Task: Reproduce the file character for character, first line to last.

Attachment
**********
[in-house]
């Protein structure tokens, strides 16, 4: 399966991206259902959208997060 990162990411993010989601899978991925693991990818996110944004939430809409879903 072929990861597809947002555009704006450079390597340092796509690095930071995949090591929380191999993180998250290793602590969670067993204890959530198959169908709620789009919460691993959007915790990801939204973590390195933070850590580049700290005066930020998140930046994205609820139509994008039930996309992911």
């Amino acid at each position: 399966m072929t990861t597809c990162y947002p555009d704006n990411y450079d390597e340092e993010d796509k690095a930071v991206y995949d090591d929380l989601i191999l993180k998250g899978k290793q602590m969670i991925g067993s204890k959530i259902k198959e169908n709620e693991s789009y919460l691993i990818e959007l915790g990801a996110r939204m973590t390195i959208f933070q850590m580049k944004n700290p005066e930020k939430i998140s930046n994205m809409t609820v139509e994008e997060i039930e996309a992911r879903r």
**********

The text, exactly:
[in-house]
């Protein structure tokens, strides 16, 4: 399966991206259902959208997060 990162990411993010989601899978991925693991990818996110944004939430809409879903 072929990861597809947002555009704006450079390597340092796509690095930071995949090591929380191999993180998250290793602590969670067993204890959530198959169908709620789009919460691993959007915790990801939204973590390195933070850590580049700290005066930020998140930046994205609820139509994008039930996309992911």
């Amino acid at each position: 399966m072929t990861t597809c990162y947002p555009d704006n990411y450079d390597e340092e993010d796509k690095a930071v991206y995949d090591d929380l989601i191999l993180k998250g899978k290793q602590m969670i991925g067993s204890k959530i259902k198959e169908n709620e693991s789009y919460l691993i990818e959007l915790g990801a996110r939204m973590t390195i959208f933070q850590m580049k944004n700290p005066e930020k939430i998140s930046n994205m809409t609820v139509e994008e997060i039930e996309a992911r879903r």